Publisher: Macmillan (Trade Paperback – 8 June 2021)
Series: Standalone/Book One
Length: 422 pages
My Rating: 4 out of 5 stars
Are you ready to check out one of the most unique and creatively complex debuts of 2021? Then buckle yourself in and get ready to play the Game, as new author Terry Miles presents his weirdly compelling science fiction thriller, Rabbits.
What happens in the game, stays in the game…
Rabbits is a secret, dangerous and sometimes fatal underground game. The rewards for winning are unclear, but there are rumours of money, CIA recruitment or even immortality. Or it might unlock the universe’s greatest secrets. But everyone knows that the deeper you get, the more deadly the game becomes – and the body count is rising. Since the game first started, ten iterations have taken place… and the eleventh round is about to begin.
K can’t get enough of the game and has been trying to find a way in for years. Then Alan Scarpio, reclusive billionaire and alleged Rabbits winner, shows up out of nowhere. And he charges K with a desperate mission. Something has gone badly wrong with the game and K needs to fix it – before Eleven starts – or the world will pay the price.
Five days later, Scarpio is declared missing.
Two weeks after that Eleven begins, so K blows the deadline.
And suddenly, the fate of the entire universe is at stake.
Rabbits is a fascinating and complex novel that I was lucky enough to receive a copy of a few weeks ago. I have to admit that when I first received this novel I had no idea what I was in for as I was expecting something a little simpler, like a computer game giving out unique challenges. However, Rabbits was a much more insane and complicated science fiction story than I ever imagined, as the protagonist and his friends find themselves falling down a deep rabbit hole. The Game, also known as Rabbits, leads the protagonist into a world of shifting patterns, strange coincidences and slightly different alternate realities, as they attempt to get to the heart of the Game and the people trying to manipulate it.
In reviewing this book, I found that Rabbits is a rather hard novel to describe, especially as Miles has gone out of his way to make his narrative as unique and complex as possible. The entire story appears at times to be a mass of convoluted ideas that revolve around the somewhat ill-defined game which forms the centre of the entire book. As Rabbits progresses, the reader is subjected to a weird array of storylines, which mix strange patterns and coincidences, with journeys into alternate realities, overarching conspiracies and complex tale surrounding point-of-view character K. While the plot of Rabbits is a little confusing at times, there is a really intriguing and compelling story behind this book that becomes rather addictive the more you dive into, very much like the game it describes.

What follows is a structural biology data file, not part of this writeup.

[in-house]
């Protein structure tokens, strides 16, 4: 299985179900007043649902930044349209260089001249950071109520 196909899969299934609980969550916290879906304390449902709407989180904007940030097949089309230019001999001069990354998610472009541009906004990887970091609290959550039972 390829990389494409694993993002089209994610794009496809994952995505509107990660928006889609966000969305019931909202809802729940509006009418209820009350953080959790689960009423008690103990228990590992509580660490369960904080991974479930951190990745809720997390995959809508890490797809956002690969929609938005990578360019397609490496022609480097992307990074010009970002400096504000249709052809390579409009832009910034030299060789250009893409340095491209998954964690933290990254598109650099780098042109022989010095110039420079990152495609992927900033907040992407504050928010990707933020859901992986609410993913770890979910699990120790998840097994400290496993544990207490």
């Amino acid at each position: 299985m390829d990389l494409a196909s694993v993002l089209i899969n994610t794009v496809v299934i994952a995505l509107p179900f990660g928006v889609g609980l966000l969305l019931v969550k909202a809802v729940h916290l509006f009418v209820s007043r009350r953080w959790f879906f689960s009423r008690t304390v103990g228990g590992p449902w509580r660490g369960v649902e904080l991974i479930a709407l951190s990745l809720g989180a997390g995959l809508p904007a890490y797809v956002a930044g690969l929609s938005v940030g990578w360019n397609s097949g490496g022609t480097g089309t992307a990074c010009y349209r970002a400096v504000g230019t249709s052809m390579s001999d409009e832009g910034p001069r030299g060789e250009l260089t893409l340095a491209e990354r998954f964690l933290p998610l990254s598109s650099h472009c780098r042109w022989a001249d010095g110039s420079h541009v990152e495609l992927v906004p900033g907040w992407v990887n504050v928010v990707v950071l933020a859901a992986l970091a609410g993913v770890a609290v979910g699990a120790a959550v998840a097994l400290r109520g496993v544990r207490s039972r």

Miles sets up his novel beautifully, and the reader is quickly introduced to some of the key concepts of the Game and the personal history of K. This introduction proves to be a good grounding to the rest of the novel, and readers will quickly find themselves flying through the rest of the book, especially as they become invested in the protagonist’s quest to learn about the Game, as well as the great conspiracy that is being formed around it. Rabbits proves to be a very fast-paced book, and I found myself getting really attached to K and his friends, who are a fun group of conspiracy obsessed nerds. This entire story comes together with a fascinating and high-stakes conclusion, which does a good job wrapping up the entire narrative and providing the reader with some closure. An overall fun, if unpredictable story, readers who check this one out will be in for a very interesting time.
One of the most entertaining elements of this book is the constant stream of pop-culture references that Miles loads into his story. The plot of Rabbits is filled with mentions of all sorts of movies, games, novels and famous figures, many of which are associated in some way with the Game, either directly (such as having a code hidden within it) or indirectly (details about them are changed in a new reality). Video games, particularly old arcade games, are strongly featured within Rabbits, and Miles provides so many different references or depictions of classic games or technology that will no-doubt appeal to game aficionados. Other cultural items, such as the film Donnie Darko (which has its own breed of rabbit in it) and the actor Jeff Goldblum (who appears in a very disturbing video that may or may not have happened), are also worked into the story, and it was fascinating to see the various connections they potentially have to this wide-reaching game. I really enjoyed the way Miles worked in all these references, cultural items and figures into his story, and readers will have fun recognising everything the author includes.
Rabbits ended up being a very interesting and memorable debut from Terry Miles, and I am glad that I checked it out. I really enjoyed the complex and thrilling narrative that Rabbits which will appeal to a wide range of readers. That being said, Rabbits will definitely not be everyone’s cup of tea, and I can see some readers struggling with it. But I felt that Rabbits was worth making the effort to get through and I look forward to seeing what unique novels Miles comes up with in the future.